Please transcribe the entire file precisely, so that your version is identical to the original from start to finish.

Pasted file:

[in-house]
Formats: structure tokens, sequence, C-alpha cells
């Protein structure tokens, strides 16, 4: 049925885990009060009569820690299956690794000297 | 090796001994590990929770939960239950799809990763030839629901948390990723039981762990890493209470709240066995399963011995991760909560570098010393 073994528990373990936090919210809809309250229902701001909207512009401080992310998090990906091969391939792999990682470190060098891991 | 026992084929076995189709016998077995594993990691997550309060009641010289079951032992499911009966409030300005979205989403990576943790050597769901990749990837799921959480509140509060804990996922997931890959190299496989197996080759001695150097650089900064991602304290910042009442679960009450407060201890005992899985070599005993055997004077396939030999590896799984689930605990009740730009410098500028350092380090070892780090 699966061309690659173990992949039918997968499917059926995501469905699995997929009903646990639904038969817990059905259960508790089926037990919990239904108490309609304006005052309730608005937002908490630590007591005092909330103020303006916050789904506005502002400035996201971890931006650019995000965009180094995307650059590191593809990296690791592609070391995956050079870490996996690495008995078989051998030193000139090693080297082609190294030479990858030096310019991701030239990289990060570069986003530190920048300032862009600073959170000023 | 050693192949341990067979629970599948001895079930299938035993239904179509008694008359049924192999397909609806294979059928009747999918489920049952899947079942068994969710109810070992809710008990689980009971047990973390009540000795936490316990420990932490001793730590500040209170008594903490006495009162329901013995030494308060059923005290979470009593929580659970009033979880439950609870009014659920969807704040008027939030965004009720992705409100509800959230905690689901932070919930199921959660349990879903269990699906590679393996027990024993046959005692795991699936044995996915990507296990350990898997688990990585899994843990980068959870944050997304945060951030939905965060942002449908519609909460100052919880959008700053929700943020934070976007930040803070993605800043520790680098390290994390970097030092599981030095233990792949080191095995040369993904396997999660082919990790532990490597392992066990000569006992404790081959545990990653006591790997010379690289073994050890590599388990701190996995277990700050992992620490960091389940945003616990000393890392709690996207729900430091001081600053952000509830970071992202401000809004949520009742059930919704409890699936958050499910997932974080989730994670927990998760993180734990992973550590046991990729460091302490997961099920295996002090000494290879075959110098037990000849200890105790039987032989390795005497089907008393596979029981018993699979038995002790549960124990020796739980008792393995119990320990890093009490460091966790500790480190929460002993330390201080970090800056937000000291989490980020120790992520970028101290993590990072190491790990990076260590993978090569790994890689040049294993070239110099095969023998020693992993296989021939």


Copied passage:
[in-house]
Formats: structure tokens, sequence, C-alpha cells
């Protein structure tokens, strides 16, 4: 049925885990009060009569820690299956690794000297 | 090796001994590990929770939960239950799809990763030839629901948390990723039981762990890493209470709240066995399963011995991760909560570098010393 073994528990373990936090919210809809309250229902701001909207512009401080992310998090990906091969391939792999990682470190060098891991 | 026992084929076995189709016998077995594993990691997550309060009641010289079951032992499911009966409030300005979205989403990576943790050597769901990749990837799921959480509140509060804990996922997931890959190299496989197996080759001695150097650089900064991602304290910042009442679960009450407060201890005992899985070599005993055997004077396939030999590896799984689930605990009740730009410098500028350092380090070892780090 699966061309690659173990992949039918997968499917059926995501469905699995997929009903646990639904038969817990059905259960508790089926037990919990239904108490309609304006005052309730608005937002908490630590007591005092909330103020303006916050789904506005502002400035996201971890931006650019995000965009180094995307650059590191593809990296690791592609070391995956050079870490996996690495008995078989051998030193000139090693080297082609190294030479990858030096310019991701030239990289990060570069986003530190920048300032862009600073959170000023 | 050693192949341990067979629970599948001895079930299938035993239904179509008694008359049924192999397909609806294979059928009747999918489920049952899947079942068994969710109810070992809710008990689980009971047990973390009540000795936490316990420990932490001793730590500040209170008594903490006495009162329901013995030494308060059923005290979470009593929580659970009033979880439950609870009014659920969807704040008027939030965004009720992705409100509800959230905690689901932070919930199921959660349990879903269990699906590679393996027990024993046959005692795991699936044995996915990507296990350990898997688990990585899994843990980068959870944050997304945060951030939905965060942002449908519609909460100052919880959008700053929700943020934070976007930040803070993605800043520790680098390290994390970097030092599981030095233990792949080191095995040369993904396997999660082919990790532990490597392992066990000569006992404790081959545990990653006591790997010379690289073994050890590599388990701190996995277990700050992992620490960091389940945003616990000393890392709690996207729900430091001081600053952000509830970071992202401000809004949520009742059930919704409890699936958050499910997932974080989730994670927990998760993180734990992973550590046991990729460091302490997961099920295996002090000494290879075959110098037990000849200890105790039987032989390795005497089907008393596979029981018993699979038995002790549960124990020796739980008792393995119990320990890093009490460091966790500790480190929460002993330390201080970090800056937000000291989490980020120790992520970028101290993590990072190491790990990076260590993978090569790994890689040049294993070239110099095969023998020693992993296989021939």